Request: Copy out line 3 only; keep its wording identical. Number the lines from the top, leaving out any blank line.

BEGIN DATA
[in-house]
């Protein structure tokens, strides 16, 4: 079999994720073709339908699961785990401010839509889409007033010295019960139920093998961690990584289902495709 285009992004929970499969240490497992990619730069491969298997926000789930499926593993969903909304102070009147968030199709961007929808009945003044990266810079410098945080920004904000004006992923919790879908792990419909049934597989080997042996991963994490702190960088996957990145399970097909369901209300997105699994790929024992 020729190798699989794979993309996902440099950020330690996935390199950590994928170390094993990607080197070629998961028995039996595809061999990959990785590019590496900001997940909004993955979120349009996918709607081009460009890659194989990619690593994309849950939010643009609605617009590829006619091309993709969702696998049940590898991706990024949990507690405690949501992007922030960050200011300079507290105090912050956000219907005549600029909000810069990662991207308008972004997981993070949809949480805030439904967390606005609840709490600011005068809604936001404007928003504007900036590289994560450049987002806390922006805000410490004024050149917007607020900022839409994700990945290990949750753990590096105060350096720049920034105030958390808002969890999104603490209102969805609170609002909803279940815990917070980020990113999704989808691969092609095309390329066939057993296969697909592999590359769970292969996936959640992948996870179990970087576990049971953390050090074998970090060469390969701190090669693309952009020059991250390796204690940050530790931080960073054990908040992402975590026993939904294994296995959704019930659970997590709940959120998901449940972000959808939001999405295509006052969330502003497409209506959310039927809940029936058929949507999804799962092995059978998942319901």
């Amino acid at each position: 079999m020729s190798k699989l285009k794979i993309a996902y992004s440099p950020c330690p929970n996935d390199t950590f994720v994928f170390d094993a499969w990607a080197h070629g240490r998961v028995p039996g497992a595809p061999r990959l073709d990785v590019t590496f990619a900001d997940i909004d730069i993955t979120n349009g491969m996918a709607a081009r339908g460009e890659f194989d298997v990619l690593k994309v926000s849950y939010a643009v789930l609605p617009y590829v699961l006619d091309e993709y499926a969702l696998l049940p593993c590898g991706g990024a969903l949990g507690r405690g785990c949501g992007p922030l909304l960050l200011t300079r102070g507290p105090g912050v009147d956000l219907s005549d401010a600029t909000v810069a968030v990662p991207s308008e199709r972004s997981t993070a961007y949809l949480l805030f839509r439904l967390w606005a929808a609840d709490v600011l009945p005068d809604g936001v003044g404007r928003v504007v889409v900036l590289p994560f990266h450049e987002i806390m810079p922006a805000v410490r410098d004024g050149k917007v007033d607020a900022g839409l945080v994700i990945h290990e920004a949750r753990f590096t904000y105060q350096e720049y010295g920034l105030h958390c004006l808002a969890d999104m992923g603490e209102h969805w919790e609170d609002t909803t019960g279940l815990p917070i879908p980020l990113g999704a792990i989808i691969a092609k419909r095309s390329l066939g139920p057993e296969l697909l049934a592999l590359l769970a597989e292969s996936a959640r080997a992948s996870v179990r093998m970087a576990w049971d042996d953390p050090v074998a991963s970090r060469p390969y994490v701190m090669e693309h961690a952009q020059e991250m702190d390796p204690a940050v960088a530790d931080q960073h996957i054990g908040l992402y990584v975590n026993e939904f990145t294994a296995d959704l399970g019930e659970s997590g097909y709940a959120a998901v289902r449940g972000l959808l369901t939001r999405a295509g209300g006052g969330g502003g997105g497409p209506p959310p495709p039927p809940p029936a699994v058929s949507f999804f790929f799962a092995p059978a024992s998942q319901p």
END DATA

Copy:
């Amino acid at each position: 079999m020729s190798k699989l285009k794979i993309a996902y992004s440099p950020c330690p929970n996935d390199t950590f994720v994928f170390d094993a499969w990607a080197h070629g240490r998961v028995p039996g497992a595809p061999r990959l073709d990785v590019t590496f990619a900001d997940i909004d730069i993955t979120n349009g491969m996918a709607a081009r339908g460009e890659f194989d298997v990619l690593k994309v926000s849950y939010a643009v789930l609605p617009y590829v699961l006619d091309e993709y499926a969702l696998l049940p593993c590898g991706g990024a969903l949990g507690r405690g785990c949501g992007p922030l909304l960050l200011t300079r102070g507290p105090g912050v009147d956000l219907s005549d401010a600029t909000v810069a968030v990662p991207s308008e199709r972004s997981t993070a961007y949809l949480l805030f839509r439904l967390w606005a929808a609840d709490v600011l009945p005068d809604g936001v003044g404007r928003v504007v889409v900036l590289p994560f990266h450049e987002i806390m810079p922006a805000v410490r410098d004024g050149k917007v007033d607020a900022g839409l945080v994700i990945h290990e920004a949750r753990f590096t904000y105060q350096e720049y010295g920034l105030h958390c004006l808002a969890d999104m992923g603490e209102h969805w919790e609170d609002t909803t019960g279940l815990p917070i879908p980020l990113g999704a792990i989808i691969a092609k419909r095309s390329l066939g139920p057993e296969l697909l049934a592999l590359l769970a597989e292969s996936a959640r080997a992948s996870v179990r093998m970087a576990w049971d042996d953390p050090v074998a991963s970090r060469p390969y994490v701190m090669e693309h961690a952009q020059e991250m702190d390796p204690a940050v960088a530790d931080q960073h996957i054990g908040l992402y990584v975590n026993e939904f990145t294994a296995d959704l399970g019930e659970s997590g097909y709940a959120a998901v289902r449940g972000l959808l369901t939001r999405a295509g209300g006052g969330g502003g997105g497409p209506p959310p495709p039927p809940p029936a699994v058929s949507f999804f790929f799962a092995p059978a024992s998942q319901p």